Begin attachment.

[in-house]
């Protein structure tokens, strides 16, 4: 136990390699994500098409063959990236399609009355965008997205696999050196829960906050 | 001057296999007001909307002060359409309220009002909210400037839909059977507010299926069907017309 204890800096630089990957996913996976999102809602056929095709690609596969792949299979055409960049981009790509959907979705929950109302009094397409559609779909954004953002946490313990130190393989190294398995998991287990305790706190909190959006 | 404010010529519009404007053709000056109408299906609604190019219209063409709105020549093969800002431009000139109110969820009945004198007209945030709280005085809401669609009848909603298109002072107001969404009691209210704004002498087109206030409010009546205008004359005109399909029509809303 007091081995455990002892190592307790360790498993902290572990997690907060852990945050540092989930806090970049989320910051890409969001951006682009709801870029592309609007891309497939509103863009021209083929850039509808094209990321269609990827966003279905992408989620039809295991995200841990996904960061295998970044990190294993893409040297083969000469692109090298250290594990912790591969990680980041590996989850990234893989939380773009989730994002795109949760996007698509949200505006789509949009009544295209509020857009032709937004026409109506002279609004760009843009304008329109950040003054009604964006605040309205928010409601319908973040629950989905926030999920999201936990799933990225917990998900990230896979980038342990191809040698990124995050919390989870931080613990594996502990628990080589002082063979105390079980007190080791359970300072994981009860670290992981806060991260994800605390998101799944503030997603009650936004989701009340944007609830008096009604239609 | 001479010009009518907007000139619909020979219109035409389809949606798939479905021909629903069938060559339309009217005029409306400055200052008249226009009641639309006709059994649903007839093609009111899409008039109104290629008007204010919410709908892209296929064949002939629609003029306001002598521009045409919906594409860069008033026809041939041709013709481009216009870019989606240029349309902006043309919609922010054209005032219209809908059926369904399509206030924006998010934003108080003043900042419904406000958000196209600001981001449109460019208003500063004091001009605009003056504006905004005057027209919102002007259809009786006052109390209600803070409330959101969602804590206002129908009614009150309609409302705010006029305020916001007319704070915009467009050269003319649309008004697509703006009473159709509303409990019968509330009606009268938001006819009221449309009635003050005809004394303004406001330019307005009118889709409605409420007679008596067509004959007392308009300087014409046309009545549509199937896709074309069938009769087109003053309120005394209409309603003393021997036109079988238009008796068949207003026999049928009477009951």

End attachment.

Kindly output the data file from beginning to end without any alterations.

[in-house]
């Protein structure tokens, strides 16, 4: 136990390699994500098409063959990236399609009355965008997205696999050196829960906050 | 001057296999007001909307002060359409309220009002909210400037839909059977507010299926069907017309 204890800096630089990957996913996976999102809602056929095709690609596969792949299979055409960049981009790509959907979705929950109302009094397409559609779909954004953002946490313990130190393989190294398995998991287990305790706190909190959006 | 404010010529519009404007053709000056109408299906609604190019219209063409709105020549093969800002431009000139109110969820009945004198007209945030709280005085809401669609009848909603298109002072107001969404009691209210704004002498087109206030409010009546205008004359005109399909029509809303 007091081995455990002892190592307790360790498993902290572990997690907060852990945050540092989930806090970049989320910051890409969001951006682009709801870029592309609007891309497939509103863009021209083929850039509808094209990321269609990827966003279905992408989620039809295991995200841990996904960061295998970044990190294993893409040297083969000469692109090298250290594990912790591969990680980041590996989850990234893989939380773009989730994002795109949760996007698509949200505006789509949009009544295209509020857009032709937004026409109506002279609004760009843009304008329109950040003054009604964006605040309205928010409601319908973040629950989905926030999920999201936990799933990225917990998900990230896979980038342990191809040698990124995050919390989870931080613990594996502990628990080589002082063979105390079980007190080791359970300072994981009860670290992981806060991260994800605390998101799944503030997603009650936004989701009340944007609830008096009604239609 | 001479010009009518907007000139619909020979219109035409389809949606798939479905021909629903069938060559339309009217005029409306400055200052008249226009009641639309006709059994649903007839093609009111899409008039109104290629008007204010919410709908892209296929064949002939629609003029306001002598521009045409919906594409860069008033026809041939041709013709481009216009870019989606240029349309902006043309919609922010054209005032219209809908059926369904399509206030924006998010934003108080003043900042419904406000958000196209600001981001449109460019208003500063004091001009605009003056504006905004005057027209919102002007259809009786006052109390209600803070409330959101969602804590206002129908009614009150309609409302705010006029305020916001007319704070915009467009050269003319649309008004697509703006009473159709509303409990019968509330009606009268938001006819009221449309009635003050005809004394303004406001330019307005009118889709409605409420007679008596067509004959007392308009300087014409046309009545549509199937896709074309069938009769087109003053309120005394209409309603003393021997036109079988238009008796068949207003026999049928009477009951």